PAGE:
first_imgTop 40On 1 May 2001 in Personnel Today Power can be remarkably short-lived, as can be seen with our third list ofpower players, clocking up 23 new entries. The dominant themes which influenced the Personnel Today team’s choiceswere the rise of out-sourcing and eHR – with the major players and theirclients continuing to win serious business and make significant savings – andthe challenges of globalisation, which has helped many international HRmanagers make names for themselves.Profiles by: Caroline Horn, Jane Lewis and Sue Weekes1 Nick Starritt (3) Group HR director, BP Despitea little local difficulty over UK fuel protests last autumn, BP has had acracker of a year – announcing the highest set of profits ever made by a UKcompany (£10m). A close associate of CEO Sir John Browne, Starritt has been atthe centre of the action managing the aftermath of three”mega-mergers” within 24 months. This has meant assimilating 100,000employees across the world into the new BP. Meanwhile, he has also had hishands full shaping the company’s new-look HR function in the wake of the Exultdeal – as well as heading off teething problems. Nevertheless it has beendescribed as a meeting of two minds. Starritt remains ebullient about futureprospects, quoting CEO Browne’s dictum that “the best is yet to come”.2 James Madden (2) CEO and president of Exult Exult’scontinuing reign as the world’s leading outsourcer of Web-enabled HR processmanagement means Madden keeps his place at the top of the pile. This year,Exult built on its initial deal with BP to win a further slew of contractsworth an estimated $2bn – including a $1.1bn deal with the Bank of America anda $300m contract with Unisys – and now supports some 350,000 employeesworldwide. The company opened two new processing centres in Glasgow andCharlotte, North Carolina, and, with a staff count of 1,300, has itselfquadrupled in size over the past year. In June 2000, it conducted a successfulinitial public offer and “established and sustained” a marketcapitalisation of $1bn. 3 Vaughan Young (16)Chief operating officer, e-peopleserve Aschief operating officer at e-HR services provider e-peopleserve, Vaughan Youngis shaping the HR infrastructure of tomorrow and applying technology to totallytransform the function. His and e-peopleserve’s aim is to install e-HR systemswhich rid HR of the drudgery and burden of administration and let staff get onwith the real issues, such as the war for talent and securing the rightcompensation and benefits packages. That he can bring about major change iswrit large on his resume: while director of HR and development services at BT,he led the transformation of personnel services, introducing commercialprinciples and practices. “Yes, he is visionary,” says a colleague,”but he also has a practical aptitude for the day-to-day.” Young iscurrently building a global management team to lead e-peopleserve’sinternationalisation, making the company a worldwide force in the e-HR servicesmarket. 4 Will Hutton (38) Chief executive, The Industrial Society WillHutton has succeeded in rejuvenating the Industrial Society as a truecampaigning organisation, driving issues such as corporate responsibility,work-life balance and social equity to the fore and influencing public policyat the highest level. Just over a year into his tenure, the society is alsoenjoying financial security. But the former editor of the Observer, who isdescribed as an “inspirational leader” by colleagues, has plenty leftto do. The society welcomed the Green Paper on flexible working, but itcontinues to press the Government to take a stronger lead in tackling theculture changes employers must make when implementing flexible workingpractices and new parenting rights. The work carried out by its Futures division will help shape working practicesover the next decade. With such a successful first year in office, Hutton’sinfluence can only grow. 5 Geoff Armstrong (7)Director general, CIPD Armstrongheads up the CIPD, which represents the HR profession and has had a mixed year.No sooner had the organisation achieved its six-year goal of gaining charteredstatus than a debate emerged on how well it was meeting members’ needs overissues such as training and development. The CIPD is now in the midst ofchanging its professional standards so that they are more focused on businessmanagement – updated standards will be introduced in mid-2002. While thesebehind-the-scene changes continue, the CIPD will also be working to raise itsprofile as it aims to encourage more HR professionals to become full members. 6 Elizabeth France (-)Data Protection Commissioner France gains her place mainly as a consequence of the new Data ProtectionCode she has pioneered, which aims to offer guidance to employers on the use ofemployee personal data. Unfortunately, the code looks like raising morequestions than it answers. Slammed by the CBI as “unworkable”,opponents claim it will prove to be more than an unnecessary headache toemployers. Too focused on employee rights, they claim it will lead to”unreasonable obligations”. Particularly contentious are the extrarestrictions on employee monitoring and e-mail access. What is certain is thatif she sticks to her guns, France is bent on a collision course with much ofthe profession. 7 Rita Donaghy (-)OBE, Chairwoman, Acas A former ground-breaking trade unionist in the growing areas of educationand white-collar work, Donaghy’s tenure at Acas may well see the arbitrationbody regain the kind of public profile it has not enjoyed since the 1970s. Anatural chairwoman, she claims she was “born” for the job. Over thepast year, Acas has particularly boosted its role in the small business sectorwith numbers contacting the body rising by 40 per cent. Its long-awaitedvoluntary arbitration service, which should reduce the time and cost ofemployment litigation, still needs more cash to deal with increased demand. ButDonaghy’s status as a leading New Labour light – she was formerly on both theLow Pay and Equal Pay Commissions – gives her the clout to get it. 8 Michael Porter (-) Professor of Business Administration, Harvard Business School The fact that “sustainable competitive advantage” has achievedcliché status shows the continuing global influence of this management thinker.His Competitive Advantage: Creating and Sustaining Superior Performance is nowin its 52nd edition and has been translated into 15 languages. Many claim ithas transformed their understanding of what is meant by competitive advantage.The strength of Porter’s work lies in his ability to dissect organisations andshow where the real value lies. This hands-on approach has found favour withAT&T, Procter & Gamble, Credit Suisse First Boston, and even a coupleof heads of state. Regular speaking appearances on the CIPD circuit this yearhave ensured a growing following within the HR community. 9 Gurbux Singh (37) Chairman, the Commission for Racial Equality Gurbux Singh has a deserved reputation for change and modernisation and hisfirst year at the Commission for Racial Equality has been no different. Butafter 12 months of overhauling internal systems and management styles andattending to the commission’s image, he is now turning his attention to widerissues. He is not afraid to court controversy either, as shown by the furoreover the compact on race in the run-up to the General Election. The new Race Relations Amendment Act came into force in April. “The publicsector now has a positive duty to fulfil certain criteria, including putting inplace critical measures to respond to race issues, and performancemeasurement,” says Singh. “That has huge implications for the humanresource industry.” The commission will produce its own codes of practiceand will be responsible for enforcing the legislation. 10 Anna Diamantopoulou (10)Commissioner Responsible for Employment and Social Affairs, EuropeanCommission A surprise appointment two years ago, Anna Diamantopoulou has been workinghard to raise her profile with a series of speeches that put human resources atthe heart of European growth and competitiveness. She says, “There is agrowing recognition that effective social and employment policies are vital forworkers and for business.” And she is looking for change, to “revamp and remodel our labourmarkets and to modernise what we call the European Social Model.” ECdirectives over part-time work and fixed-term work, as well the proposal on theEuropean Information and Consultation Directive for compulsory employeeconsultation, are all moves in that direction and could have a significantimpact on the UK labour market. 11 Bryan Sanderson  (-)Chairman, Learning and Skills Council Bryan Sanderson is the new head of an ambitious Labour initiative – theLearning and Skills Council – which aims to improve the skills of Britain’sworkforce. There are currently around 6 million adults in the UK without formalqualifications. The LSC was launched in March but already has a high profile and Sanderson willspend the next year building on that. “Improving staff training should notbe viewed as a cost, but as a real investment,” he says. “Ourresearch shows that even a small increase in training spending cansignificantly increase profitability for businesses both large and small.”In the coming months, Sanderson says, the LSC will be talking to”learners, learning providers and businesses in order to change currentattitudes and create new opportunities”. 12 Susan Anderson  (-)Director of human resources, CBI Susan Anderson has spent nearly a year as director of human resources at theCBI and has been extending her influence on both a national and European level.She has lobbied the Government to reduce the burden of legislation on smallbusinesses, and represented employers’ views during negotiations on theNational Minimum Wage and Part-Time Work Law. In Europe, she is involved innegotiations over European directives on part-time work and fixed-term work.She warns, “If the Government decides to introduce these, it will have asignificant impact on businesses as the UK currently has a more flexible labourmarket.” The continuing pressure for new legislation – particularly in an election year– will keep the CBI busy protecting the interests of employers. 13 David Ulrich (12)Associate professor of business administration, University of MichiganBusiness School Named by Business Week as the world’s top educator in human resources, DavidUlrich continues to be a massive draw on the conference circuit because of theclarity of his vision when it come to the future of HR. His comments that HRprofessionals will be removed, outsourced and automated if a new agenda is notdefined ring harsh but true, being delivered at a time when many need guidanceas to how they can add greater value to business. As an expert inorganisational change, his vision is based on the HR department becoming abusiness partner and a leader of change and innovation. But it’s not justinsight he offers, with attendees to events saying that they come away withpractical tools and techniques to put it all into practice. And they’re notalone in this, with half the Fortune 200 having used Ulrich as a consultant. 14 Michael Moore  (-)Director of HR operations Glaxo Smithkline The year saw Michael Moore finally get his teeth into his greatest careerchallenge to date – the long-awaited merger with GlaxoWellcome. He is nowresponsible for devising and implementing HR strategy for the world’s largestpharmaceutical company. Unsurprisingly, after two or three false starts, thenewly-combined company admits it faces a staff motivation problem, and Moore’sfirst priority is to tackle this. His likely model will be theSmithkline/Beecham merger undertaken a decade ago, which majored on the pursuitof a completely new culture. Consolidating the company’s global reach remains apreoccupation. But Moore’s policy of developing global awareness by regularlymoving the company’s 150 country managers around the world has paid dividends –as has his “risky” decision to promote young talent to seniorpositions ahead of the usual schedule. 15 Maggi Bell (20) Business development director, Capita Capita has spent the past year consolidating its position in the outsourcingmarket rather than engaging in debates on outsourcing, so its profile has beenslightly lower. Having said that, the organisation has grown tenfold, and it isfor this reason that Bell makes it into our top 20 again. It now managesbetween £120 to £150m outsourced HR services in the public and private sectors.Capita has recently secured its largest contract to date, for the Blackburnwith Darwen Council. The shift to outsourcing shows no signs of slowing in thepublic or private sectors. Capita will introduce an education portal inSeptember – a result of increased interest in performance in this sector –while mergers and acquisitions in the private sector, particularly amongutilities, will keep Capita busy here, too. Best Value remains the driver for newcontracts, says Bell, but adds, “Both parties have to work togethereffectively for outsourcing to work – it’s not something either party can enterinto loosely.” 16 Peter Drucker (25) Management thinker Now in his 93rd year, the most respected management thinker of the 20thcentury continues to make waves in the 21st. Although some have criticised hiswork as over-simplistic and/or too dense for easy consumption, he remains themaster of the one-off phrase, or Druckerism. Moreover, his early pronouncementson the advent of the knowledge economy – in which the importance of humancapital overtakes that of traditional capital and natural resources – have morethan come to fruition. If nothing else this should continue to bolster hisstanding as the patron saint of HR. Over the past year Drucker, ever thefuturist, has switched his attention online, developing online managementcourses in conjunction with Corpedia Training Technologies. 17 Helen Wilkinson (-)Founder and CEO, e-lancentric A pioneering member of the think-tank Demos, which had a major influence onthe Labour Government Wilkinson’s predictive workplace ideas and opinioncontinue to make her an intellectual force to be reckoned with. She has spentmuch of the past year setting up her online organisation, e-lancentric, createdto serve the needs of the country’s growing community of e-lancers. She alsoaims to use it to build a knowledge bank about the “elancentric”lifestyle to inform and educate business. In Personnel Today, she recentlywrote about the need for HR directors to prepare for an increasingly mobile andremote workforce. She sits on the Demos Advisory Council and with her work, TheDot Bombshell: Women, Technology and the New Economy, too, to be published bythe Industrial Society this summer (for which she is a research associate),expect her to be stirring up debate over the coming months. 18 John Monks (5) TUC General Secretary Another mixed year for John Monks, which sees him slip down the ranks. Hesuccessfully challenged the Government on parental leave – the case is nowbefore the European Court of Justice – although his bid for a £4.50 minimumwage failed. He has made it clear there will be further battles over workplace rights forstaff. The TUC wants to see a number of changes introduced, including fullemployment rights from day one, the extension of the Working Time regulationsto excluded sectors, and to ensure all staff are covered by the EmploymentRelations Act. Given that this is an election year, the recent raft of legislation aimed atsatisfying union demands is unlikely to abate – businesses are going to befaced with a lot more in the coming months. 19 David Guest (28) Professor of Organisational Psychology and HR Management, King’s CollegeDavid Guest’s move from Birkbeck (where he’d spent 10 years) to King’s marksa move to public sector work and he is currently enjoying being in the thick ofit evaluating Tony Blair’s nurse consultant initiative. He is also working onthe second stage of the CIPD’s Future of Work programme, which looks at therelationship between HR management and performance – findings are expected tobe released this autumn. Visitors to the CIPD conference at Harrogate this yearcan see the fruits of another of his projects, which looks at HRM andperformance from the chief executive’s point of view. With his psychologicalcontracts work also continuing, expect this quietly prodigious academic towield considerable influence over the next 12 months. 20 Vance Kearney  (-)Vice-president of human resources, Oracle Corporation Europe Vance Kearney’s own special interest in systems and technology and how theycan relate to people management has ensured that the HR function in Oracle hasplayed its part in the now famous billion-dollar bottom line saving, espousedin the press by CEO Larry Ellison when Oracle transformed itself into ane-business. Kearney joined Oracle in 1991 as director of human resources andnow, as vice-president of HR Europe, he is a global HR executive in every senseof the word, generally on a plane somewhere at least once a week. Colleagues say he’s put the relevance back into HR (he also makes it fun,they say) and with a straightforward and pragmatic approach has linked itdirectly with business operations. Oracle’s implementation of an e-HR system isalready fulfilling the dream of a strategic HR department. 21 John Hofmeister (-)Group HR director, Shell In the aftermath of another record year for Shell, Hofmeister cancongratulate himself on the group’s successful merging of global strategy andglobal organisation in 155 countries. Change management of all kinds has been a major preoccupation this year andHofmeister’s ability to root out and capture talent has had an important partto play. He claims a significant accomplishment has been the reorganisation ofthe slimmed down HR corporate centre, now consisting of eight people –”all global leaders in their own right”. He also made progressdeveloping Shell’s global HR shared services centre – rolling out a $250mSAP-based HR system – and successfully argued for a significant investment inleadership education. Most recently he has been working to ensure a seamless transition aschairman Sir Mark Moody-Stuart hands over the reins to Phil Watts in July. 22 Julie Mellor (35) Chairwoman, EOC The issue of equal pay has become much more high profile as a result of theEqual Opportunities Commission’s Valuing Women campaign. The Equal Pay TaskForce’s recommendations were hotly debated, and over the coming year the EOCwill begin implementing the Task Force’s proposals. Mellor says, “Thecontribution of HR specialists will be an essential part of that process. Ivery much hope that the Government’s women’s employment review will speed upprogress on equal pay and begin to tackle the causes of women’s concentrationin a small number of occupations.” The outcome of the Government’sconsultation on work and parents is also expected. “Whatever conclusionsare reached, the question of how to enable parents to balance work and family willbe a priority for all practitioners.” 23 Cary Cooper (26) Professor of organisational psychology and health, Manchester School ofManagement and deputy vice-chancellor, University of Manchester Institute ofScience and Technology (Umist) The publication of two further books on workplace stress and a major reportfor the EU’s European Foundation for the Improvement of Living and WorkConditions on Stress Prevention in the Workplace have ensured that the prolificProfessor Cooper remains the media’s favourite human resources academic pundit.With over 80 books now published and a list of credentials that reads like alitany, you’d think 60-year-old Cooper would start to take things easy. Nochance: he continues his Quality of Life survey work for the Institute ofManagement and is currently involved in a project for HEFCE to evaluate all ofBritain’s business schools. 24 John Welch (21) CEO, General Electric Described by the New York Times as “one of the most successful managersin the US”, the now world-famous Welch has a bigger fan club than manyHollywood superstars. He retains his place in the HR Top 40 by dint of hiscontinuing personal influence on how people are managed. Where GE leads, othersfollow. This year, ominously, Welch’s previous emphasis on employee-friendlypolicies has been replaced by a much tougher stance – no doubt indicative ofthe prevailing economic situation. He has emerged as a strong supporter offorced grading and now advocates identifying and removing the lowest performing10 per cent of GE workforce on an annual basis. This Darwinian approach tomanagement is the only way to “raise the bar of performance and increasethe quality of leadership”, he told shareholders recently. 25 Keith Handley  (-)Change director for the City of Bradford Metropolitan District Counciland president of Socpo Newly elected Handley owes his position at 25 for three principle reasons:he aims to combat the growing recruitment and retention difficulties byoffering staff more personal development; Socpo will lead the way in adoptingthe anti-discriminatory measures of the Race Relations (Amendment) Act; and hehas a key role in overseeing the expansion of the society’s membership to allpersonnel officers. Declaring that Socpo has established itself as an”important voice of the profession” on the national stage, he has setan ambitious target to raise membership from 500 to 5,000. As part of this healso wants to raise the number of black members, which stands at 5 per cent. Howwell he meets these targets will determine whether he appears in this list nextyear 26 Clive Newton  (-)Global head of HR, PricewaterhouseCoopers Last year, Newton gained plaudits for the fine balance he struck betweenglobal and local considerations following the £8bn merger between PriceWaterhouse and Coopers & Lybrand. This year many of these preoccupationsremain – complicated, perhaps, by PwC’s decision to spin off its consultancybusiness from its core accountancy activities. “In the old days, HR folkdid HR. Now we are having to get smart about multi-million-dollar IT systemsand become acute tax specialists,” he says. The priority this year is tofully establish the business as a global entity. With 36,000 employees in 57countries, “this is a big stretch” – particularly the conundrum ofhow you implement worldwide systems that are also legal and cost-effective on alocal basis. This also applies to sorting out the right reward structures forPwC’s 1,500 partners across the globe. 27 David Bell  (-)Director of people Pearson David Bell is testament to the wisdom of Pearson CEO Marjorie Scardino’sdecision to put a “creative” in charge of the group’s main asset –its content providers. A former FT journalist, Bell combines his role asdirector of people across the group (which includes Penguin Books as well asseveral TV production organisations) with his position as FT chairman. Heclaims his key challenge is to develop a culture that entices creative peopleto pursue their careers with the company – to make Pearson the best company towork for in its sector and encourage diversity. As part of this process, he haspioneered a share option scheme giving every employee a minimum of 15 shareseach. “Making people part-owners of the business has made a huge difference,”he says. 28 Stuart Crainer (-) Management writer and co-founder, Suntop Media Business books have never been more accessible than since Stuart Crainerstarted writing them and his work’s direct relevance to many of the issuesfacing the modern HR manager mean his influence is now felt far and wide in theprofession. But there’s more to Crainer than books – well, printed ones anyway.His company Suntop Media, founded with partner Des Dearlove, is providing someof the best and most incisive business content on the Web. In January itlaunched The Thinkers 50, which claims to be the world’s first ranking ofmanagement gurus (see www.thinkers50.com) and they are currently working on ajoint venture with Capstone called ExecExpress, which will feature a series ofe-books and various web-based business content. Crainer is also contributingeditor of Ftdynamo.com and writes for the American Management Association’s website, Mworld. His next book, Firestarters, co-written with Dearlove, willlaunch in July. 29 Susan Bowick  (-)Vice-president of HR, Hewlett-Packard HP has long enjoyed a reputation at the vanguard of HR practice – and thestrength of its corporate culture is such that HPers are said to be able to sniffone another out in the most crowded room. Much of the credit for this must goto Bowick, who reports directly to the CEO on fundamental strategies relatingto acquisition, divestments and employee expectations. Despite the strength ofthe overall culture, she believes in the importance of maintaining a strongdegree of localism. “We seed start-ups with domestic HP management toembed the HP way of doing things.” But the recent downturn in US IT spendhas hit it hard, forcing lay-offs, and this year she may have to refocus herconsiderable talent on further retrenchment. 30 Stephen Byers (1) Secretary of State for Trade & Industry Against our prediction last year, Stephen Byers has remained at his post inthe DTI, where he has spent the year furthering the Government’s decidedlyinterventionist approach to employer/ employee relations. Once again, a chiefcriticism levelled at Byers is his apparent reluctance to consult with those onthe frontline before taking action. Most recently he angered the profession byembarking on a review of the laws on employee consultation on redundancies –without consulting employer groups. Opponents claim that other Byersinitiatives this year, including the Work & Parents Green Paper and newmeasures on directors’ pay, are similarly roughshod in their approach. Althoughstill considered a rising star in New Labour, Byers slips down the Top 40. Thisyear, surely, Tony Blair will consider that the time is ripe for a move. 31 David Murphy (-)Vice-president of HR Ford Motor Company Responsible for more than 370,000 employees in over 200 locations, Murphyhas been with Ford Motors all his working life. Having spent the boom years ofthe 1990s tackling the manufacturer’s shift into more global procedures, he hasarguably got his work cut out this year dealing with the wider ramifications ofeconomic downturn. Supporters claim he is the right man for the job because ofhis ability to counter difficulties by pushing through ambitious and innovativeHR policies. His response to the company’s problems with racial issues a coupleof years back was to link compensation directly to diversity progress “inthe same way as you would link performance to quality”. 32 Ruth Spellman (14) Chief executive, Investors in people Ruth Spellman has continued to develop the profile of IIP in the UK andabroad – and now hopes to establish it as the minimum standard across Europe.By the autumn, around a third of the UK workforce will be working within anIIP-badged organisation, including nearly 10,000 SMEs. Internationally, theorganisation has licensed agreements with the Netherlands and Austria, andpilots are under way in France, Denmark and South Africa. As the organisationapproaches its 10th anniversary, Spellman aims to widen its brief by trainingIIP assessors to provide business advice, and by developing new modules for IIPclients based on best practice – starting with a recruitment module in June.”We want to help businesses to manage their people and get all theadvantages that come from that,” she says. But lack of evidence aboutcontribution to the bottom line sees her slip down the list. 33 Francesca Okosi (-)Head of HR, London Borough of Brent Francesca Okosi has already made it in to Personnel Today’s 21 to Watchfeature earlier this year and we make no excuses for her inclusion here.Described as one of the most able exponents of HR in the public sector, Socpo’svice-president will gravitate to president next year – the first black woman tohold the post. Previously head of HR at Merton and Havering, Okosi joined Brenttwo years ago. Her main remit is to equip staff with skills to cope with themassive change agenda inherent in public service modernisation. The aim forSocpo is to continue to raise the profile of HR in local, central and Europeangovernment. “We want our foot in the door,” she says. Her drive,strong debating skills, and ability to hold her own in any circle make this alikelihood. 34 Kathleen Barclay  (-)Global vice-president of HR, General Motors One of the largest and most globally diverse companies in the US, with357,000 employees on 223 sites across the globe, GM has become a byword inemployee education. Katy Barclay has continued to build on this tradition. Overthe past year she has pioneered an alliance with Unext’s Cardean University tooffer MBA courses to 88,000 employees, as well as boosting the motor giant’se-learning capability. eHR has been a major preoccupation this year: Barclayworked with Workscape to develop a global portal to give employees 24/7 accessto corporate information. She also introduced tools to assist GM’stransformation to a performance-driven organisation. Her talent was recentlyrewarded by her appointment as a fellow in the select US National Academy ofHR. 35 Linda Holbeche  (-)Director of research Roffey Park Holbeche’s research encourages HR practitioners to develop a strategicapproach to their work. This year she will add three more projects to herexisting portfolio with the publication of titles on mergers and acquisitions,change management, and on developing a high performance organisation. Theinstitute also continues to publish Management Agenda. But it is Holbeche’s support for a new strategic networking group forexperienced HR professionals that could grab the headlines over the next 12months. “This will be a group of people with opinions and practice, fromdifferent sectors, who will be able to share their experience about real issuesthat occur when trying to introduce change into an organisation,” sheexplains. “I hope it will be an influential group that can act as adipstick on opinions and policies.” 36 Federico Castellanos (-) Vice-president of human resources, IBM Federico Castellanos is living proof that a global vision for HR can cometrue, as long as you communicate your message consistently to HR communitiesaround the world. Just over four years ago, Castellanos stated that he wantedto change the image of the HR function at IBM because it wasn’t properlysupporting the business. The business had also become international while theHR function was country-based. Today, IBM has one of the best working models ofglobal eHR and the EMEA HR service centre in Portsmouth is widely regarded as aworldwide benchmark, serving 17 countries and 95,000 staff. It’s also managed toachieve a 57 per cent reduction in HR operating costs. 37 André Van Heemstra (-)Global head of HR, Unilever Appointed last year, Van Heemstra is typical of the new breed of global HRleader with a strong background in general management. Trained as a lawyer, heworked at Unilever first in marketing and then in general management. Prior totaking the group’s senior HR role, he was business group president for the EastAsia and Pacific Group. He claims his main remit at Unilever is”transformational” – the essence of people management is to keep pacewith external change. Thus, formulating new strategies to get the work-lifebalance right and to maintain staff loyalty have been as important this year asdriving through Unilever’s acquisition of Best Foods. 38 Hallstein Mork  (-)Senior vice-president HR, Nokia Very much a disciple of the Ulrich school of thought, Hallstein Mork has putin place a strategic HR department that is entirely in sync with the company’sbusiness aims. He believes HR professionals should be change-agents andbusiness partners and has created a culture of openness in the workforce thathas seen Nokia become one of the most desirable high-tech companies to workfor. Like its products, the culture is leading edge (the company’s HR intranetis called the Jazz Café) and it is increasingly moving towards self-service HRtools to further empower employees and managers. When on the acquisition trail,Nokia is as interested in the people employed at the targeted company as it isin their products and technology. Many of its acquisitions have taken placeoutside Finland, and there are over 2,400 expatriates on the Nokia payroll. 39 Paul Mckinley (-)Head of resource and development, Asda Paul McKinley heads up an HR team that has acquired a nationwide reputationfor staffing initiatives and its Stores of Learning concept earned it the Awardfor Excellence in Training and the overall winner’s place in the PersonnelToday Awards last year. It continues to innovate, and in the last 12 monthsMcKinley’s team has introduced Belief Days, which enable staff to take twounpaid leave days to celebrate a religious event not recognised on the calendarand First Day Half Days, allowing parents to take an unpaid half day to taketheir child to school on his or her first day. Additionally, there isgrandparents’ leave, which followed research that they are a parent’s firstchoice when it comes to looking after children. This enables them to take along spell of unpaid leave to care for grandchildren. 40 Heinz Fischer  (-)Vice-president of personnel, Deutsche Bank Fischer has been a central player in Deutsche Bank’s policy of growth byacquisition in the US and Europe – and is a member of the bank’s all-importantBereichvorstand. Last year, Deutsche Bank’s acquisition of the US giantBanker’s Trust saw it achieve the standing of the world’s biggest bank. Inrecent months, it has been a major player in the consolidation of the internalGerman financial services market. Fischer believes firms in the sector face aparticularly vicious fight for global talent, reinforcing the need to create astrong and distinctive corporate culture. “Apart from ability, the mostimportant criterion for a rapidly expanding company is shared values. This canbe a big issue in acquisition, particularly one set in another culturalcontext.” Previous Article Next Article Comments are closed. 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Ikea stores play catch-up over flexible working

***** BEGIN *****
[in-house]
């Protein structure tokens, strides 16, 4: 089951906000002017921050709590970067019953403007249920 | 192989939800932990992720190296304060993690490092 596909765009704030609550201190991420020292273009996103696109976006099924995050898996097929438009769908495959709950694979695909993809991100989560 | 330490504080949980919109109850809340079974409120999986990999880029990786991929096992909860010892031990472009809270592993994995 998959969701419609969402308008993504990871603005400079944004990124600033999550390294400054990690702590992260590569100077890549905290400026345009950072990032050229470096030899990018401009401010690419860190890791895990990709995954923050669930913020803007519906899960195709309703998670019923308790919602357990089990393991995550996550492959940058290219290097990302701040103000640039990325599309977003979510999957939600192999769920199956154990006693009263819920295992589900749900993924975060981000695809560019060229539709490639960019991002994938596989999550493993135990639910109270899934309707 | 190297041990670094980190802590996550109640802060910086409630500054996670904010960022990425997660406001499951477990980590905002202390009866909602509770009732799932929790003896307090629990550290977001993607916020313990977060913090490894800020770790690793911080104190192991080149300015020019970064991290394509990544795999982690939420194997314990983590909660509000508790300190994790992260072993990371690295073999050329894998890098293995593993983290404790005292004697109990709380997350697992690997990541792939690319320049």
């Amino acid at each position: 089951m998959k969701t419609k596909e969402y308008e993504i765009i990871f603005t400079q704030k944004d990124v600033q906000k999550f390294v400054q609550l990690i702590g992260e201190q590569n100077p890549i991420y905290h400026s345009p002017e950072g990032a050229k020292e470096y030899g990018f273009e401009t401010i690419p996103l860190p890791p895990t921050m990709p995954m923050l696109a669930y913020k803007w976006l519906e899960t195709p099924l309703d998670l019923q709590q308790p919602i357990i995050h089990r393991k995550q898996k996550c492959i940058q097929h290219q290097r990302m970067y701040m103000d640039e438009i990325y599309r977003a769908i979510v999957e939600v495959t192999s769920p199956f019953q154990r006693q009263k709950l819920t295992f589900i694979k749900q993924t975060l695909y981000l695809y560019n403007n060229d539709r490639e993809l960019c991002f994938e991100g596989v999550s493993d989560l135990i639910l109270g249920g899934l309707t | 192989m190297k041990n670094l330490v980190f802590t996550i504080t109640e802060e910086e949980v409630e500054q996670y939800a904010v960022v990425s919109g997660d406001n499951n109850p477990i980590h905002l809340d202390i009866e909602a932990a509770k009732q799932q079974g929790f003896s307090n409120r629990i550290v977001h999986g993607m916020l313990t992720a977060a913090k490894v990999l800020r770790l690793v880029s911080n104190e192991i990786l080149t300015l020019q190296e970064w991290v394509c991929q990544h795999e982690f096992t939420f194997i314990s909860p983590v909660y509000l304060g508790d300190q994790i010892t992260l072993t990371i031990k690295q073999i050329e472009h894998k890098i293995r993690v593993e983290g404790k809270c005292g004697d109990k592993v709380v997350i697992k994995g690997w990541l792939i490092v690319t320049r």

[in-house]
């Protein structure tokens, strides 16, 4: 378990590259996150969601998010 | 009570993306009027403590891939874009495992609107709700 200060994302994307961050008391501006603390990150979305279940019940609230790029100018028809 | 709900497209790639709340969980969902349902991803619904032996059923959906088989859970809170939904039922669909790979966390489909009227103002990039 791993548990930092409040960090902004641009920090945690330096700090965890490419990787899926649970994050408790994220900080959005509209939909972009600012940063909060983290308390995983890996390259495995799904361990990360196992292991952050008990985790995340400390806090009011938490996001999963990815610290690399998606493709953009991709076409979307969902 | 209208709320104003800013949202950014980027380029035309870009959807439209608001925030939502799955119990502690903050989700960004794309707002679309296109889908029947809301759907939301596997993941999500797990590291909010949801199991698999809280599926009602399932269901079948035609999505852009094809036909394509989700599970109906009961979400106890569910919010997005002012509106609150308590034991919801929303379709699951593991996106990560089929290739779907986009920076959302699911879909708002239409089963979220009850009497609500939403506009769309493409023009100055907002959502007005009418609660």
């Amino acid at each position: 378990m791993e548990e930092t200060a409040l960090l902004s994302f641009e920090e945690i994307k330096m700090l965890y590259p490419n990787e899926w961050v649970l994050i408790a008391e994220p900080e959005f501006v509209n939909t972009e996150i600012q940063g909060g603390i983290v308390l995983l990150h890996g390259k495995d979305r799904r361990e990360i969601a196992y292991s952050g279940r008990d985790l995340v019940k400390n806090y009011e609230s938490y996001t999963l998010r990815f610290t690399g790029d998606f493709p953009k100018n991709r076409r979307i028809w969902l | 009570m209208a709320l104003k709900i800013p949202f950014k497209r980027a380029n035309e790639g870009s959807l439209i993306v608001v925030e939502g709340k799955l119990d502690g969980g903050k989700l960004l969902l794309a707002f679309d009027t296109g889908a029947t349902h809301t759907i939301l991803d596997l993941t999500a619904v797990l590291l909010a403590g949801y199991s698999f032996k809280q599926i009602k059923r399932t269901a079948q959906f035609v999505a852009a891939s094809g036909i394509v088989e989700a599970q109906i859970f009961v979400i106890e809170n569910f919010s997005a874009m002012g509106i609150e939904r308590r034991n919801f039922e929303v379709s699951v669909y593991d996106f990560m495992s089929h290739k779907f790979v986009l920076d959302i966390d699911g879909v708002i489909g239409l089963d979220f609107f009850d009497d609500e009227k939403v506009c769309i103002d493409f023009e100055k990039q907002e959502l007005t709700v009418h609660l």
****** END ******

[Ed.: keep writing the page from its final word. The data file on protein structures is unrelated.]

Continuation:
Comments are closed. Related posts:No related photos. Swedishhome furniture chain Ikea is hoping to recruit and promote more female managersby introducing improved flexible working arrangements.Theretailer wants to encourage women already with the company to move up themanagement ladder and attract more external female candidates.AlisonPhillip, Ikea’s HR manager for the UK, fears the long opening hours at its 167stores is proving a turn-off for potential managers, especially women. Shewants to introduce more flexibility for managers as people increasingly becomeattracted to improved work-life balance or look to fit work around their familycommitments. Thegroup, which employs 7,000 staff across 167 stores, is considering allowingsome managers to work from home and looking at changing current workingpatterns.”Retailis quite male dominated, and I believe we’re a little out of balance. We havegreat balance up to a certain level then it stops,” she said. “We’rereally trying to encourage people to come through the organisation and lookingat our external advertising.” Althoughmore than 55 per cent of Ikea’s workforce is female, this diversity is notreflected at higher levels within the company, with just three women at storemanagement level compared to nine men.Phillipsis currently preparing draft documents on how the company will approach the problemand expects to unveil more details by January 2004.”Wehave to be smarter about how we can make this more attractive to women and men.It’s about being open to treating people with different life situations indifferent ways,” she added. Ikea stores play catch-up over flexible workingOn 8 Jul 2003 in Personnel Today Previous Article Next Article read more